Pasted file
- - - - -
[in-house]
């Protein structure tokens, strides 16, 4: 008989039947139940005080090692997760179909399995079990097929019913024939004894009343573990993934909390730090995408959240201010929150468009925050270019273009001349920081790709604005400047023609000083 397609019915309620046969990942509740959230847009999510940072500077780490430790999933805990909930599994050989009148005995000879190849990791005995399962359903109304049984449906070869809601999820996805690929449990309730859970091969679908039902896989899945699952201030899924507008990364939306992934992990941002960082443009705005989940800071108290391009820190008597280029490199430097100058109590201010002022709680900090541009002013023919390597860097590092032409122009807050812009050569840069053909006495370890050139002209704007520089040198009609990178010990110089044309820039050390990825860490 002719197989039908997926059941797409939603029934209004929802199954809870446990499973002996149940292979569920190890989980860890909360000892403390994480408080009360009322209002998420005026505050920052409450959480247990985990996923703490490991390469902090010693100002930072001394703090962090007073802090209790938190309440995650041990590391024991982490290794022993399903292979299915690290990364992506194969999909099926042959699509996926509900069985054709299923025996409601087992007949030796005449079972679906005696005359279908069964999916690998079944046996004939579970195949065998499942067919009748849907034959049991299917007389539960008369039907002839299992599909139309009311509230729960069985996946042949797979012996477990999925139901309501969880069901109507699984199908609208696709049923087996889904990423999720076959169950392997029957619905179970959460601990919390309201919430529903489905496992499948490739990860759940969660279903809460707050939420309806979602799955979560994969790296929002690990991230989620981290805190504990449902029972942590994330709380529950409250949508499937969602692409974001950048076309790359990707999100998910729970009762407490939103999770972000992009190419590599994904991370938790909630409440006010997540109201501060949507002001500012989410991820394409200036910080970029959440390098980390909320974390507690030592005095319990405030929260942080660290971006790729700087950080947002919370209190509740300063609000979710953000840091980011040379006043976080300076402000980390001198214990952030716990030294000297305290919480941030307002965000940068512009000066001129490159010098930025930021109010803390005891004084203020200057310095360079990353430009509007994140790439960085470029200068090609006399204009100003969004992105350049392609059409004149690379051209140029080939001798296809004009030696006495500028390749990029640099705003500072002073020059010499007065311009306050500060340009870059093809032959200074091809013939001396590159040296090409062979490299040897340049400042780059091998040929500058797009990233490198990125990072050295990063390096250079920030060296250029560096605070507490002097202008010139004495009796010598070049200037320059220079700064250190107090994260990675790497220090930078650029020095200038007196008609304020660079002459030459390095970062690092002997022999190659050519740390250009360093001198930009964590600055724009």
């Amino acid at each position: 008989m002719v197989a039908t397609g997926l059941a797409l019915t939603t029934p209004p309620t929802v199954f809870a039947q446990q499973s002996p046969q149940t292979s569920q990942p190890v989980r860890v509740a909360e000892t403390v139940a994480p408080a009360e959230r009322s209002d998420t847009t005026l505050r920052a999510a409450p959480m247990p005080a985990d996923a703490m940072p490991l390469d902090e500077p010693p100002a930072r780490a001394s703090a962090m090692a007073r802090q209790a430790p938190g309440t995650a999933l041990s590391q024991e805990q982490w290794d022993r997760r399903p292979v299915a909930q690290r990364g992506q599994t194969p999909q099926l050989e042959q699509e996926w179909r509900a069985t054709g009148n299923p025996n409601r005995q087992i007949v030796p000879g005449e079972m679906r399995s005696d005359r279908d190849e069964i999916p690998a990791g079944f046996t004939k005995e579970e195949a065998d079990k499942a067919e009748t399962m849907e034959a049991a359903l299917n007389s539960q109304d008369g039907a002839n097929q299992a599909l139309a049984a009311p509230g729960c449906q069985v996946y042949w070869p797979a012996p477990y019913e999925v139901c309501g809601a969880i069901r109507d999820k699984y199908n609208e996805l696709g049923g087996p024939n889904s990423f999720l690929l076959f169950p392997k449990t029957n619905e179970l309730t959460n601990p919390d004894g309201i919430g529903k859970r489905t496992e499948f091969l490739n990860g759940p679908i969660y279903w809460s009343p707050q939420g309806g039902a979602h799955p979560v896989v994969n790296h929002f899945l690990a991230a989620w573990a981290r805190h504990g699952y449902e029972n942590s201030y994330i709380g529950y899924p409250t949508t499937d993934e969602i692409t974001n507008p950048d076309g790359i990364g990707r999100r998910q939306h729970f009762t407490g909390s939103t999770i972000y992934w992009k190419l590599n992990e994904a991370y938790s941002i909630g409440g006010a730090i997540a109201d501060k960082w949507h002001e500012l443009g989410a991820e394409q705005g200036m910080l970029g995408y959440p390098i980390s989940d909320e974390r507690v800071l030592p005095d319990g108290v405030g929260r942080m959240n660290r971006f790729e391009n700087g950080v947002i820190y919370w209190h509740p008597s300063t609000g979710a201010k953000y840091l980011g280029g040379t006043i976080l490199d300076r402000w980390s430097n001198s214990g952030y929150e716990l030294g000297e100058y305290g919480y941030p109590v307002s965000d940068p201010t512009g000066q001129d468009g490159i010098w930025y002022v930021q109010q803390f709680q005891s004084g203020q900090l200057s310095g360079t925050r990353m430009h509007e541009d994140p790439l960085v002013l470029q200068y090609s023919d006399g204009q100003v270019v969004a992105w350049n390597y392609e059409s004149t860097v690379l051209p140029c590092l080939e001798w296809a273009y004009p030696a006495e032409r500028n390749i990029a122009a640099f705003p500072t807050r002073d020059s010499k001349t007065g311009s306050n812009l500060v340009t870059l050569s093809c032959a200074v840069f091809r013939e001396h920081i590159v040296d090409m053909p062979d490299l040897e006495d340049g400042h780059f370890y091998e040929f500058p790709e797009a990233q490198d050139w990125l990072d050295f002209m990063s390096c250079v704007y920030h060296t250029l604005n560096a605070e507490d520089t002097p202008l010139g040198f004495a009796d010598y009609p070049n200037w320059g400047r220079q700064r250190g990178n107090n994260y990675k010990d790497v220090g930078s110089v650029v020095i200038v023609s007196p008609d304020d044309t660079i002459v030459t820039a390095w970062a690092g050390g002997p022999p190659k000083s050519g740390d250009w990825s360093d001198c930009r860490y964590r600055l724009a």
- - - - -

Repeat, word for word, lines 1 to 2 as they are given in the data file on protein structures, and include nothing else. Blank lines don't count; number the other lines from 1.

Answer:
[in-house]
């Protein structure tokens, strides 16, 4: 008989039947139940005080090692997760179909399995079990097929019913024939004894009343573990993934909390730090995408959240201010929150468009925050270019273009001349920081790709604005400047023609000083 397609019915309620046969990942509740959230847009999510940072500077780490430790999933805990909930599994050989009148005995000879190849990791005995399962359903109304049984449906070869809601999820996805690929449990309730859970091969679908039902896989899945699952201030899924507008990364939306992934992990941002960082443009705005989940800071108290391009820190008597280029490199430097100058109590201010002022709680900090541009002013023919390597860097590092032409122009807050812009050569840069053909006495370890050139002209704007520089040198009609990178010990110089044309820039050390990825860490 002719197989039908997926059941797409939603029934209004929802199954809870446990499973002996149940292979569920190890989980860890909360000892403390994480408080009360009322209002998420005026505050920052409450959480247990985990996923703490490991390469902090010693100002930072001394703090962090007073802090209790938190309440995650041990590391024991982490290794022993399903292979299915690290990364992506194969999909099926042959699509996926509900069985054709299923025996409601087992007949030796005449079972679906005696005359279908069964999916690998079944046996004939579970195949065998499942067919009748849907034959049991299917007389539960008369039907002839299992599909139309009311509230729960069985996946042949797979012996477990999925139901309501969880069901109507699984199908609208696709049923087996889904990423999720076959169950392997029957619905179970959460601990919390309201919430529903489905496992499948490739990860759940969660279903809460707050939420309806979602799955979560994969790296929002690990991230989620981290805190504990449902029972942590994330709380529950409250949508499937969602692409974001950048076309790359990707999100998910729970009762407490939103999770972000992009190419590599994904991370938790909630409440006010997540109201501060949507002001500012989410991820394409200036910080970029959440390098980390909320974390507690030592005095319990405030929260942080660290971006790729700087950080947002919370209190509740300063609000979710953000840091980011040379006043976080300076402000980390001198214990952030716990030294000297305290919480941030307002965000940068512009000066001129490159010098930025930021109010803390005891004084203020200057310095360079990353430009509007994140790439960085470029200068090609006399204009100003969004992105350049392609059409004149690379051209140029080939001798296809004009030696006495500028390749990029640099705003500072002073020059010499007065311009306050500060340009870059093809032959200074091809013939001396590159040296090409062979490299040897340049400042780059091998040929500058797009990233490198990125990072050295990063390096250079920030060296250029560096605070507490002097202008010139004495009796010598070049200037320059220079700064250190107090994260990675790497220090930078650029020095200038007196008609304020660079002459030459390095970062690092002997022999190659050519740390250009360093001198930009964590600055724009």